However, let me say this— Oreos is a brand that sources their sugar from multiple suppliers, including ones that use bone char. And unfortunately, Oreos is also owned by the same company that owns Nutter Butters (Mondelez International).
Even though palm oil is clearly a plant-based ingredient, we cannot ignore the impact it has on animals, the environment, and also local communities.
Creating palm oil plantations destroys vast amounts of forests, which in turn ruins natural habitats where species like Orangutangs, the Sumatran Elephant, the Bornean Pygmy Elephant, the Sumatran Rhino, and the Sumatran Tiger live. By taking destroying their natural environment, we’re contributing to their extinction in a massive way.
Between 1999 and 2015, palm oil exploitation has resulted in the death of 100,000 orangutangs, according to this research by the cell.com.
Frankly, I’m not surprised, especially when I view videos such as the one below:
The impact of palm oil also goes beyond animals, and can as well influence the environment.
To condition the land and establish palm oil plantations, rainforests are drained. As they dry, the peat filled soils release methane, a gas with 23 times the impact of CO2.
In addition to its environmental impact, palm oil production may also have social repercussions on local communities. According to this report by the International Labor Rights Forum, they found several human rights violations after visiting three palm plantation in Indonesia:
- The workers are actually misled to work in these plantations and are tricked in a debt-bondage situation;
- And they’re also forced to bring children to work to meet ludicrous quotas.
Sadly, this report shows case studies of Roundtable on Sustainable Palm Oil (RSPO) certified plantations, which are typically deemed as “good plantations”.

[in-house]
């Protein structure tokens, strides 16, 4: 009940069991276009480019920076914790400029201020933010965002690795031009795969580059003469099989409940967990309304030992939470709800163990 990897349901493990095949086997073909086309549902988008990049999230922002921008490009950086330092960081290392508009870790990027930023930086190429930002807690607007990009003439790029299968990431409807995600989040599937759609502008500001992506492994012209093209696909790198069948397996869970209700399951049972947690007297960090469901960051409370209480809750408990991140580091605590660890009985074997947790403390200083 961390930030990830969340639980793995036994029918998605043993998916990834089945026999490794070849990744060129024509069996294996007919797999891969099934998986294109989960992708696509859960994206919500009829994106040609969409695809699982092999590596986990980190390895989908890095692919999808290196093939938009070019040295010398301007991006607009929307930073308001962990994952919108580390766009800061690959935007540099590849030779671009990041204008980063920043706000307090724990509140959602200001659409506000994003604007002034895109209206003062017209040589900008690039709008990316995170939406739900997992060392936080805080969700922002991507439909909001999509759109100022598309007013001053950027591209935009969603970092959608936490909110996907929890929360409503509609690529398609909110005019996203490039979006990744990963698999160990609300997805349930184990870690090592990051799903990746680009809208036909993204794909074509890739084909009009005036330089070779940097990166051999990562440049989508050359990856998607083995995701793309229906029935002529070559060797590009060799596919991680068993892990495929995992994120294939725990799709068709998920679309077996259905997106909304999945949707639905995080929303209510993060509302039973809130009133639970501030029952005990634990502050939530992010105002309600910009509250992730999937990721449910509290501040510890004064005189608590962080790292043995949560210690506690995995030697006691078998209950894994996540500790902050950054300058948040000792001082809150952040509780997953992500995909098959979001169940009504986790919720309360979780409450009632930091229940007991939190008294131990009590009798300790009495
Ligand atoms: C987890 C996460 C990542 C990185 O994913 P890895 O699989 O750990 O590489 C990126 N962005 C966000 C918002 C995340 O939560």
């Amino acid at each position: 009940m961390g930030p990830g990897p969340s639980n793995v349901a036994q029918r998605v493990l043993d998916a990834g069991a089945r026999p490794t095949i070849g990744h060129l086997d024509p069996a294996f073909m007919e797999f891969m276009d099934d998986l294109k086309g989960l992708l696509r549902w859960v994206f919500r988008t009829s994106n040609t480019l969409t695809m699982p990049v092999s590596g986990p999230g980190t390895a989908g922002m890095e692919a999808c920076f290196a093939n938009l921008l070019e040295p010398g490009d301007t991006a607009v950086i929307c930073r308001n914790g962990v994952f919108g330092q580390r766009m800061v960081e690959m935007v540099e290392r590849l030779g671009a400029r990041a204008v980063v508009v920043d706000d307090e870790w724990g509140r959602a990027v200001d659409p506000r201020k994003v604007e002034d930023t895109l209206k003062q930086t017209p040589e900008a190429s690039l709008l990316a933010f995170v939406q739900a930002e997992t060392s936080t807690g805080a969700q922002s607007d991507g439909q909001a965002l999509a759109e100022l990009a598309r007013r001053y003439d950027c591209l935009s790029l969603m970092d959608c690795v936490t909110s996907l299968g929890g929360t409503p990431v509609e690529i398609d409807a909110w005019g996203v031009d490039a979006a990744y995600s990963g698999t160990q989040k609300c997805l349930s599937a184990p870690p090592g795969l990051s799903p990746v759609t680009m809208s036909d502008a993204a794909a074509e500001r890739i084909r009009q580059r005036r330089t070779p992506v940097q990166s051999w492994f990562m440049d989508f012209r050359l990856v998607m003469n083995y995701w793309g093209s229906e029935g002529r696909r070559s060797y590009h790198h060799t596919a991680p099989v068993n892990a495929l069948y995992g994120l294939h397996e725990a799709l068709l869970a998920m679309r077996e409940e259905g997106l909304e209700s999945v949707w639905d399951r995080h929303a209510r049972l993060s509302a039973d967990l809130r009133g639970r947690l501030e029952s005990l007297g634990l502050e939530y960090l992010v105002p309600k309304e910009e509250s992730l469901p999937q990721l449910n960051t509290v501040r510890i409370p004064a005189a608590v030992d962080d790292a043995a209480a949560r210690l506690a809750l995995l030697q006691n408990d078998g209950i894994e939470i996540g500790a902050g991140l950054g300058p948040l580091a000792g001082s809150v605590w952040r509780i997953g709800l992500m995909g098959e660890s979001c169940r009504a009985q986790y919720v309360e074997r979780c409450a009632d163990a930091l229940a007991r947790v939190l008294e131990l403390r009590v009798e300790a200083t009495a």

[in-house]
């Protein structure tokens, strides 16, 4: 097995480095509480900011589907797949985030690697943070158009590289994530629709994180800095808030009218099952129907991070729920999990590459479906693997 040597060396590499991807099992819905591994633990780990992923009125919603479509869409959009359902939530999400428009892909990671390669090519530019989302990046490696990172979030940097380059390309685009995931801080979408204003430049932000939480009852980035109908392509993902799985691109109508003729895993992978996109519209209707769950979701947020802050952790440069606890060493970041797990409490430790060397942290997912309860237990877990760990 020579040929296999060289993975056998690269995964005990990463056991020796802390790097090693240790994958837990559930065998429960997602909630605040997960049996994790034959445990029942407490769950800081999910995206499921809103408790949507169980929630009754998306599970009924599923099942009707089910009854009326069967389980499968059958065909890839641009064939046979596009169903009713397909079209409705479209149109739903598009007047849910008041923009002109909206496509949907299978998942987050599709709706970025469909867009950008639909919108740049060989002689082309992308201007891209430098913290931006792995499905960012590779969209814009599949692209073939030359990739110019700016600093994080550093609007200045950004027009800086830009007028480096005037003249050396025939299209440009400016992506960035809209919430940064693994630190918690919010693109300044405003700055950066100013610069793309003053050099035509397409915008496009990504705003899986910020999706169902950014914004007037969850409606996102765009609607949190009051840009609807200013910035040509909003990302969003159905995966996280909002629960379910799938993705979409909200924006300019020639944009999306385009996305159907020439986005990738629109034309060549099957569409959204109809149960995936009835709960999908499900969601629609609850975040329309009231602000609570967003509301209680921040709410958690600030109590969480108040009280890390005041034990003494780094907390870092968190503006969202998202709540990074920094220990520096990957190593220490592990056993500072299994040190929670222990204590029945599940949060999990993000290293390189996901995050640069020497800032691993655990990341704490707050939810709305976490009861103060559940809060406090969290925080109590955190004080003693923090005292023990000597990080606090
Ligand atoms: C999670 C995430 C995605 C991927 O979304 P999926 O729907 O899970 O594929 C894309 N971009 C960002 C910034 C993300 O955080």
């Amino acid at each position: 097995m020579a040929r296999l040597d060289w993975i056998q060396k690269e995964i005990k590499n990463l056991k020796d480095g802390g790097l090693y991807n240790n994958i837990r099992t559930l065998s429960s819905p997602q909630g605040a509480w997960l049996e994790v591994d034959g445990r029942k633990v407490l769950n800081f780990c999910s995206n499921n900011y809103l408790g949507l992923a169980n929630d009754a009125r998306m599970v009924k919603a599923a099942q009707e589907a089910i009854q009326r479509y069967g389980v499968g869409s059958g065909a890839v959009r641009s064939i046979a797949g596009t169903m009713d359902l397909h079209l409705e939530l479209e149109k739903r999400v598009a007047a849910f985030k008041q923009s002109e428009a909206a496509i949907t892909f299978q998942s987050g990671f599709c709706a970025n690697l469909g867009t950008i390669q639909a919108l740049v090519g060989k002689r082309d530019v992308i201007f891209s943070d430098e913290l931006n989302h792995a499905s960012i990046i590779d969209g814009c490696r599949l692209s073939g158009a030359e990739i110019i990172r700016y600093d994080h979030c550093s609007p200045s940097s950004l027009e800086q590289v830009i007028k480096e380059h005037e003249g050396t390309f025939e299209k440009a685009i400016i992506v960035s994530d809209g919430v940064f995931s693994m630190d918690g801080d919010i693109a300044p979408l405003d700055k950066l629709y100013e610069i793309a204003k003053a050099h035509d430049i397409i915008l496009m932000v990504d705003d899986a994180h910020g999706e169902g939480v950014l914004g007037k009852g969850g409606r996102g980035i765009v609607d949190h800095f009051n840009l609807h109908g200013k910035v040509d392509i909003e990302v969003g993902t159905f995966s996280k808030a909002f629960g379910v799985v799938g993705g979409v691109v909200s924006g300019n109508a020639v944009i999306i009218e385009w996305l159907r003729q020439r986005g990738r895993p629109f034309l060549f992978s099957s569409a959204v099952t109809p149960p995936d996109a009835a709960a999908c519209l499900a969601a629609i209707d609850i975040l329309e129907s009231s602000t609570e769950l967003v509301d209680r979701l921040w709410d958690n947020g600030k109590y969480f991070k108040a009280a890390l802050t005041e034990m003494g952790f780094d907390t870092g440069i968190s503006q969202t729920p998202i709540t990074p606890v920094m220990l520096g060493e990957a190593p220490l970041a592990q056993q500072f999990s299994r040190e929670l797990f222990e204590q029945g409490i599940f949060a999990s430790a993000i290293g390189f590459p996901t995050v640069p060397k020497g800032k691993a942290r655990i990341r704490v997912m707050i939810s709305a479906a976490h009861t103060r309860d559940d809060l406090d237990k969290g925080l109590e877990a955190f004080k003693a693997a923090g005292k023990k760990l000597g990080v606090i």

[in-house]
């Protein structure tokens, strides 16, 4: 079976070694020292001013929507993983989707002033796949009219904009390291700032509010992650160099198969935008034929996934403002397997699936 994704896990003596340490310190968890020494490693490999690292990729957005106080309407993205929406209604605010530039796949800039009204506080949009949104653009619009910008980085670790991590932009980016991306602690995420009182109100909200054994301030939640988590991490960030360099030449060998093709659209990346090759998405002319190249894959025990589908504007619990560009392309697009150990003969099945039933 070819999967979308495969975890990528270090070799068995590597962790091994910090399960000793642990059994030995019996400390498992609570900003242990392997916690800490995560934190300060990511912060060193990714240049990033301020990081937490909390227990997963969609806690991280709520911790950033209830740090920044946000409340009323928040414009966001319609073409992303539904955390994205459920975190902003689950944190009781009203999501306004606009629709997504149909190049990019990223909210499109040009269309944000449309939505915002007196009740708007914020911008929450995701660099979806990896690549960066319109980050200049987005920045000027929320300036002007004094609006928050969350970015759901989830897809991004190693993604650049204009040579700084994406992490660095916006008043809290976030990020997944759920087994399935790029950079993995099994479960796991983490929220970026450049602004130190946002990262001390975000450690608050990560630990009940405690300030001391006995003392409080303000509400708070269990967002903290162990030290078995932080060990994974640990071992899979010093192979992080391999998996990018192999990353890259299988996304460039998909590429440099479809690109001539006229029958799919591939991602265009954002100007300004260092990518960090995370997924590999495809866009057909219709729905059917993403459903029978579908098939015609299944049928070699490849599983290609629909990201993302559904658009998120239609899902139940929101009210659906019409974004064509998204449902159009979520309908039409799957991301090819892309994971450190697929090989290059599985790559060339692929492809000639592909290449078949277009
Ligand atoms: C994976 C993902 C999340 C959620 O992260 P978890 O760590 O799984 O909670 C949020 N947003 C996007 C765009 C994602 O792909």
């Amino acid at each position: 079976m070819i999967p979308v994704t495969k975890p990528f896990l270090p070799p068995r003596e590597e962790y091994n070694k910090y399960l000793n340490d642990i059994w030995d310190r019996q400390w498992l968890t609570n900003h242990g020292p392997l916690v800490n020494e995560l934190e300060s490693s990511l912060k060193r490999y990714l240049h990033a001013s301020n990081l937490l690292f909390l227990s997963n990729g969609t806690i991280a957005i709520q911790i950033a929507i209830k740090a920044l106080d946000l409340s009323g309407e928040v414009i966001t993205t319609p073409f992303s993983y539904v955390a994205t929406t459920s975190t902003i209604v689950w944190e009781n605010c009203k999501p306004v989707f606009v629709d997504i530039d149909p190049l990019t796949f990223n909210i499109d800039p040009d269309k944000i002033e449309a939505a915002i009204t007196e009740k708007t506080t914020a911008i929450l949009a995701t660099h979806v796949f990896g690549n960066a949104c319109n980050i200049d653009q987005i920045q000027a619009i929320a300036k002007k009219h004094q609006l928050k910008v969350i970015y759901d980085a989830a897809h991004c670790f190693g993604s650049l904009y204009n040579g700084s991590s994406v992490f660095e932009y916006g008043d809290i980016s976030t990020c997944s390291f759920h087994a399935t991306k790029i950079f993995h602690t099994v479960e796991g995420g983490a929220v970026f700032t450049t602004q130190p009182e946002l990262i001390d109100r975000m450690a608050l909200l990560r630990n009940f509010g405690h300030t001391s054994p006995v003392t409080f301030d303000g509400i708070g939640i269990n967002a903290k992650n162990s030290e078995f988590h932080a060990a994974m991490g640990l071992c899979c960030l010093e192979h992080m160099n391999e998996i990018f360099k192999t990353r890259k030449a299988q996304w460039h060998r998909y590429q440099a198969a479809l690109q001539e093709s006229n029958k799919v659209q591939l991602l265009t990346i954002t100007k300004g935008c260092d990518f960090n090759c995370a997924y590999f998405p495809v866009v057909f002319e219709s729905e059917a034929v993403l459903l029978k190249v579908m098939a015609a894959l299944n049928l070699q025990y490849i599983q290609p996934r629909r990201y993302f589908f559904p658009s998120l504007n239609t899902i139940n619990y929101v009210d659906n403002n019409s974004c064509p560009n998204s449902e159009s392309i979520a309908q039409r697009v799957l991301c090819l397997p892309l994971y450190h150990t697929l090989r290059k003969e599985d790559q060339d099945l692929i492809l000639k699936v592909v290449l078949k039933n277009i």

So, should you consume palm oil? Well, perhaps we should cut back on its consumption.
Artificial Flavors & Colors
The majority of the Nutter Butter variations contain artificial flavors, but only the cereals contain artificial colors (i.e: Yellow 5, Red 40).
While these are totally man-made, it’s true that artificial ingredients are tested on animals before being deemed safe for consumption. And while I don’t know how often, I’ve found two tests from 2017 and 2018, where the color red #40 was being tested on mice.
This tells me two things (though I may not be right):
- Artificial ingredients are periodically tested, meaning it’s not a one and done deal;
- They are associated with dire health risks, which is why they need to be tested more than once;
Yet, this also implies that animals need to be put through painful or stressful situations for own sake.
According to the FDA, natural flavors can be derived from either plants or animals.
However, companies are not required to reveal what these natural flavors are because it’s often a way for them to protect the identity of their product and prevent other companies from creating duplicates. At the same time, when you look at the words “natural flavor” on a label, you may be possibly looking at an animal-based ingredient hidden under the “natural flavor” umbrella.
An example is ginger ale. Even though it may appear to not have any animal ingredient, one of the ingredients that can be used as a natural flavor is honey.
Fortunately, the majority of natural flavors are plant-based, but if you need to be truly convinced that a product is 100% vegan, then you have to reach out to the brands and ask.
If you’re not a strict vegan, then some variations such as the Traditional Nutter Butter, Bites, Cream Patties, and Cereals are considered vegan.
Those products don’t contain animal-based ingredients, which is usually what sets a vegan product apart from a non-vegan one. Naturally, if you’re highly against ingredients such as palm oil, artificial flavorings, or even refined sugar, then you may want to avoid the Nutter Butter cookies, but if not, feel free to indulge in them.
I hope this blog post has answered your question!
Thank you for taking the time to read.